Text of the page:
[Show abstract] [Hide abstract]
    ABSTRACT: Intravital microscopy has become increasingly popular over the past few decades because it provides high-resolution and real-time information about complex biological processes. Technological advances that allow deeper penetration in live tissues, such as the development of confocal and two-photon microscopy, together with the generation of ever-new fluorophores that facilitate bright labelling of cells and tissue components have made imaging of vertebrate model organisms efficient and highly informative. Genetic manipulation leading to expression of fluorescent proteins is undoubtedly the labelling method of choice and has been used to visualize several cell types in vivo. This approach, however, can be technically challenging and time consuming. Over the years, several dyes have been developed to allow rapid, effective and bright ex vivo labelling of cells for subsequent transplantation and imaging. Here, we review and discuss the advantages and limitations of a number of strategies commonly used to label and track cells at high resolution in vivo in mouse and zebrafish, using fluorescence microscopy. While the quest for the perfect label is far from achieved, current reagents are valuable tools enabling the progress of biological discovery, so long as they are selected and used appropriately.
    Full-text · Article · Jun 2013 · Interface focus: a theme supplement of Journal of the Royal Society interface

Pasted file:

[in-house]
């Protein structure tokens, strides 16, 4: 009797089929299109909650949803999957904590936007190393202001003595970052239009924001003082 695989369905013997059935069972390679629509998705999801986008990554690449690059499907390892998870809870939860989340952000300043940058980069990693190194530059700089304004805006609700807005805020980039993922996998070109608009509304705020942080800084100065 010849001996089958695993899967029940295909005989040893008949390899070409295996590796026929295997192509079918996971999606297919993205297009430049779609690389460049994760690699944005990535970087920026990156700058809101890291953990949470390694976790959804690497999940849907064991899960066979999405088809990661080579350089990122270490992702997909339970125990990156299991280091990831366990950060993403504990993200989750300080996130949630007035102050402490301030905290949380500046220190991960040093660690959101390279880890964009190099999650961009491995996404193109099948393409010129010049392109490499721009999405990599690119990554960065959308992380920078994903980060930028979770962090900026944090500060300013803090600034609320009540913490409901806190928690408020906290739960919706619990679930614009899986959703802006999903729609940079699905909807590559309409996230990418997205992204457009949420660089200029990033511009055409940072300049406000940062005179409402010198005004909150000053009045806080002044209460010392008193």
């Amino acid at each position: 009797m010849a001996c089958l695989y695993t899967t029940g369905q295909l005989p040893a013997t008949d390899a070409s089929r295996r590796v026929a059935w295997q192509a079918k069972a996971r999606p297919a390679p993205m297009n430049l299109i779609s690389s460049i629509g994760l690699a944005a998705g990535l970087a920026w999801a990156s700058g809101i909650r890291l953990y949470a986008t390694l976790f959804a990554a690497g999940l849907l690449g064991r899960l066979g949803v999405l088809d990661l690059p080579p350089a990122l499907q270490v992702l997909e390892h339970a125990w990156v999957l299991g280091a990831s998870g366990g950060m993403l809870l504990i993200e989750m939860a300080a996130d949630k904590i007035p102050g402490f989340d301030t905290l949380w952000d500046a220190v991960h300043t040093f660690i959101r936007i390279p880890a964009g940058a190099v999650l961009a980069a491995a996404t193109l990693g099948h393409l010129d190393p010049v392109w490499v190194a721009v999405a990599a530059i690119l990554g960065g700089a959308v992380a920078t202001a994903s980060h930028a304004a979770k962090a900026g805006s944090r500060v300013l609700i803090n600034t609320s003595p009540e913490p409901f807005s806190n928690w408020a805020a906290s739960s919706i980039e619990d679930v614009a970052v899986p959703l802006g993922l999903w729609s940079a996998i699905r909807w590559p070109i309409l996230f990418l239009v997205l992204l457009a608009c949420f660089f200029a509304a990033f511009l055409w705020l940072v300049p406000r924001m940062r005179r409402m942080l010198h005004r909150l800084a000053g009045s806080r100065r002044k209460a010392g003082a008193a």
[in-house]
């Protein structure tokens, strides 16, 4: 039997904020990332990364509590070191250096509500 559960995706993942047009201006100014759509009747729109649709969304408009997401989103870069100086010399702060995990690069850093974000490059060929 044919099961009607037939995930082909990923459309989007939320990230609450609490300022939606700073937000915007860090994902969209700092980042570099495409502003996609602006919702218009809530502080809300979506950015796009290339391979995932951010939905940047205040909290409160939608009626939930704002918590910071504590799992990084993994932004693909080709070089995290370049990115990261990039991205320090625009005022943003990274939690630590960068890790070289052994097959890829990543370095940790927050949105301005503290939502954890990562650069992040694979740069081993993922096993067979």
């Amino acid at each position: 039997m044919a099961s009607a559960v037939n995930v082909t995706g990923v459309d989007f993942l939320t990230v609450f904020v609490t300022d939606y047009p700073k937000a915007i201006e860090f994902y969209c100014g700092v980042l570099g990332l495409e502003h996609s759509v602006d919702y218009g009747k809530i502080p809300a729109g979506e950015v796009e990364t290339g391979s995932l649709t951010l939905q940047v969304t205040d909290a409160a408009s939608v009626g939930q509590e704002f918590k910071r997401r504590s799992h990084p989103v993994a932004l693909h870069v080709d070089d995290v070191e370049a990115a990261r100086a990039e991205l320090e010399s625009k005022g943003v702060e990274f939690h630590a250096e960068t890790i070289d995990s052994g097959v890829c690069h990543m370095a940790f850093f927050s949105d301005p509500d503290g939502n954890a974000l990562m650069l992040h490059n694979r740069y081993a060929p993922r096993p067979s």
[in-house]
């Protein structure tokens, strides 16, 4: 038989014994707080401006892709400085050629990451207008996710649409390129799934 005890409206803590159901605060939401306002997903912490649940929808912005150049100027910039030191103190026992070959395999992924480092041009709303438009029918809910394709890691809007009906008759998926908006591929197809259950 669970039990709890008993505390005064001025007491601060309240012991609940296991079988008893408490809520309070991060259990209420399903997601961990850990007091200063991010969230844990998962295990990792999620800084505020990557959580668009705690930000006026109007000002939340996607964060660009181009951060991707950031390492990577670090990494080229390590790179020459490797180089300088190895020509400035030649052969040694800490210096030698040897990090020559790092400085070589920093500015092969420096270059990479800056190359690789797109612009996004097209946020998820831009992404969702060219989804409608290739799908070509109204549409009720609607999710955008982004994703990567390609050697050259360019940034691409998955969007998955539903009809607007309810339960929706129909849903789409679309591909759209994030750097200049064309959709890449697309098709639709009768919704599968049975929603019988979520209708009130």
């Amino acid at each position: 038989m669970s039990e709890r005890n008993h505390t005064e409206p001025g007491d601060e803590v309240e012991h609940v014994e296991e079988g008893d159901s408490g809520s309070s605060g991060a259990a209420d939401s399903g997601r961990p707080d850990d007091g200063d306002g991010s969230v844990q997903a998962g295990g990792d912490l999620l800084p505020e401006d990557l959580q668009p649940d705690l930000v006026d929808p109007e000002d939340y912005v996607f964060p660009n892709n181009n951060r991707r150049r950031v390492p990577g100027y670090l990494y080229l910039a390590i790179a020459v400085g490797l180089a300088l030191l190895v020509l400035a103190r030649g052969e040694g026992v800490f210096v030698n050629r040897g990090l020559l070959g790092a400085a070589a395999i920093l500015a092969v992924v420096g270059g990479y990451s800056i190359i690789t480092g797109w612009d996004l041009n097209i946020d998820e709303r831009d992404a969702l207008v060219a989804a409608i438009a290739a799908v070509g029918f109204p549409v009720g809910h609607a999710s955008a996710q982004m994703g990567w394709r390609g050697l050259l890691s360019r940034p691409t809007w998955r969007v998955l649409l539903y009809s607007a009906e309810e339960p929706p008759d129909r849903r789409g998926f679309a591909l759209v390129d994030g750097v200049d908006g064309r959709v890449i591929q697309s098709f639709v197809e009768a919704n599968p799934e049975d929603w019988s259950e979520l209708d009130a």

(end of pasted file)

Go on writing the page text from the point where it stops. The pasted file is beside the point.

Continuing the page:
• Source
    • "In situ fluorescent bio-imaging is also of great significance for visualizing the expression and activity of particular molecules, cells, and biological processes that influence the behavior of tumors and/or their responsiveness to therapeutic drugs3. Therefore, a wide range of fluorescent components have been explored in the in vivo bio-imaging study, including the bio-marking of tumor tissues4, angiogenic vasculature5, and sentinel lymph nodes6. In this respect, several kinds of nanomaterials such as quantum dots2, noble metal nanoparticles7, upconverted nanoparticles8, and new hybrid nanocomposites of reduced graphene oxide and gold nanoparticles9 have demonstrated great potential for highly sensitive optical imaging of cancer on both cellular and animal levels. "
    [Show abstract] [Hide abstract]
    ABSTRACT: Fluorescence imaging in vivo allows non-invasive tumor diagnostic thus permitting a direct monitoring of cancer therapies progresses. It is established herein that fluorescent gold nanoclusters are spontaneously biosynthesized by cancerous cell (i.e., HepG2, human hepatocarcinoma cell line; K562, leukemia cell line) incubated with micromolar chloroauric acid solutions, a biocompatible molecular Au(III) species. Gold nanoparticles form by Au(III) reduction inside cells cytoplasms and ultimately concentrate around their nucleoli, thus affording precise cell imaging. Importantly, this does not occur in non-cancerous cells, as evidenced with human embryo liver cells (L02) used as controls. This dichotomy is exploited for a new strategy for in vivo self-bio-imaging of tumors. Subcutaneous injections of millimolar chloroauric acid solution near xenograft tumors of the nude mouse model of hepatocellular carcinoma or chronic myeloid leukemia led to efficient biosynthesis of fluorescent gold nanoclusters without significant dissemination to the surrounding normal tissues, hence allowing specific fluorescent self-bio-marking of the tumors.
    Full-text · Article · Jan 2013 · Scientific Reports
Show more